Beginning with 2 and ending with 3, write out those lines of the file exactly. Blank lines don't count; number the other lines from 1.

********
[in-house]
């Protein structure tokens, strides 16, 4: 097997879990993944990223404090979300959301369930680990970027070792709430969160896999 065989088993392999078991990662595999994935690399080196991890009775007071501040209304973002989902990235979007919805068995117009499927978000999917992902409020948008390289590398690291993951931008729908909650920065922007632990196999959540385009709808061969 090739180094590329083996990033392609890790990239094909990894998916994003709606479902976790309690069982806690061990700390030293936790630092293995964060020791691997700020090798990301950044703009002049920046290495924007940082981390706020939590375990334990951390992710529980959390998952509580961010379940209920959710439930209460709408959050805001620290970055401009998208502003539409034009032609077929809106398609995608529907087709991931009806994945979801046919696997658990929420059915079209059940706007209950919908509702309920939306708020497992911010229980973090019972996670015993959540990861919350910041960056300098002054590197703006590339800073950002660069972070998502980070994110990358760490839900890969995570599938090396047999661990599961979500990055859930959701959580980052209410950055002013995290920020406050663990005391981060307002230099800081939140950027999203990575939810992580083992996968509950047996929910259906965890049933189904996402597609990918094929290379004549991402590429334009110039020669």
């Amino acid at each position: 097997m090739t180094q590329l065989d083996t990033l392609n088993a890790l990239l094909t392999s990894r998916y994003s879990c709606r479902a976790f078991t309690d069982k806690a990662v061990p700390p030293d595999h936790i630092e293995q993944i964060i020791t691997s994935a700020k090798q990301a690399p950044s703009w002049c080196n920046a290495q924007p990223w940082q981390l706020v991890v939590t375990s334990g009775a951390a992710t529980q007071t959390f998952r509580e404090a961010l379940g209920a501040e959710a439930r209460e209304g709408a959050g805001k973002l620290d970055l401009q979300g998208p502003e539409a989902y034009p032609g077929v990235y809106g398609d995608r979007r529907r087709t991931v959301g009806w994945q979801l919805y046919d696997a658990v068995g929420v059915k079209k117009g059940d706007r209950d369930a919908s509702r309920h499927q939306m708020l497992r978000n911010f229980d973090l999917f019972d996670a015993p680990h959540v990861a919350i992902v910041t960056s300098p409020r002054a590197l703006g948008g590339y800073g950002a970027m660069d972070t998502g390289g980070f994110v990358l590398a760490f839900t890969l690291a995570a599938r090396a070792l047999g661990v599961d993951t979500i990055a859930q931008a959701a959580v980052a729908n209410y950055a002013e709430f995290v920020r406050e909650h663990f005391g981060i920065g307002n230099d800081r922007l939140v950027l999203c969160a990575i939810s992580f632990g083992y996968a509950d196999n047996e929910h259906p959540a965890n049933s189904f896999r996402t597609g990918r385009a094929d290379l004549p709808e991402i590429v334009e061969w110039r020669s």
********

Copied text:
């Protein structure tokens, strides 16, 4: 097997879990993944990223404090979300959301369930680990970027070792709430969160896999 065989088993392999078991990662595999994935690399080196991890009775007071501040209304973002989902990235979007919805068995117009499927978000999917992902409020948008390289590398690291993951931008729908909650920065922007632990196999959540385009709808061969 090739180094590329083996990033392609890790990239094909990894998916994003709606479902976790309690069982806690061990700390030293936790630092293995964060020791691997700020090798990301950044703009002049920046290495924007940082981390706020939590375990334990951390992710529980959390998952509580961010379940209920959710439930209460709408959050805001620290970055401009998208502003539409034009032609077929809106398609995608529907087709991931009806994945979801046919696997658990929420059915079209059940706007209950919908509702309920939306708020497992911010229980973090019972996670015993959540990861919350910041960056300098002054590197703006590339800073950002660069972070998502980070994110990358760490839900890969995570599938090396047999661990599961979500990055859930959701959580980052209410950055002013995290920020406050663990005391981060307002230099800081939140950027999203990575939810992580083992996968509950047996929910259906965890049933189904996402597609990918094929290379004549991402590429334009110039020669």
């Amino acid at each position: 097997m090739t180094q590329l065989d083996t990033l392609n088993a890790l990239l094909t392999s990894r998916y994003s879990c709606r479902a976790f078991t309690d069982k806690a990662v061990p700390p030293d595999h936790i630092e293995q993944i964060i020791t691997s994935a700020k090798q990301a690399p950044s703009w002049c080196n920046a290495q924007p990223w940082q981390l706020v991890v939590t375990s334990g009775a951390a992710t529980q007071t959390f998952r509580e404090a961010l379940g209920a501040e959710a439930r209460e209304g709408a959050g805001k973002l620290d970055l401009q979300g998208p502003e539409a989902y034009p032609g077929v990235y809106g398609d995608r979007r529907r087709t991931v959301g009806w994945q979801l919805y046919d696997a658990v068995g929420v059915k079209k117009g059940d706007r209950d369930a919908s509702r309920h499927q939306m708020l497992r978000n911010f229980d973090l999917f019972d996670a015993p680990h959540v990861a919350i992902v910041t960056s300098p409020r002054a590197l703006g948008g590339y800073g950002a970027m660069d972070t998502g390289g980070f994110v990358l590398a760490f839900t890969l690291a995570a599938r090396a070792l047999g661990v599961d993951t979500i990055a859930q931008a959701a959580v980052a729908n209410y950055a002013e709430f995290v920020r406050e909650h663990f005391g981060i920065g307002n230099d800081r922007l939140v950027l999203c969160a990575i939810s992580f632990g083992y996968a509950d196999n047996e929910h259906p959540a965890n049933s189904f896999r996402t597609g990918r385009a094929d290379l004549p709808e991402i590429v334009e061969w110039r020669s």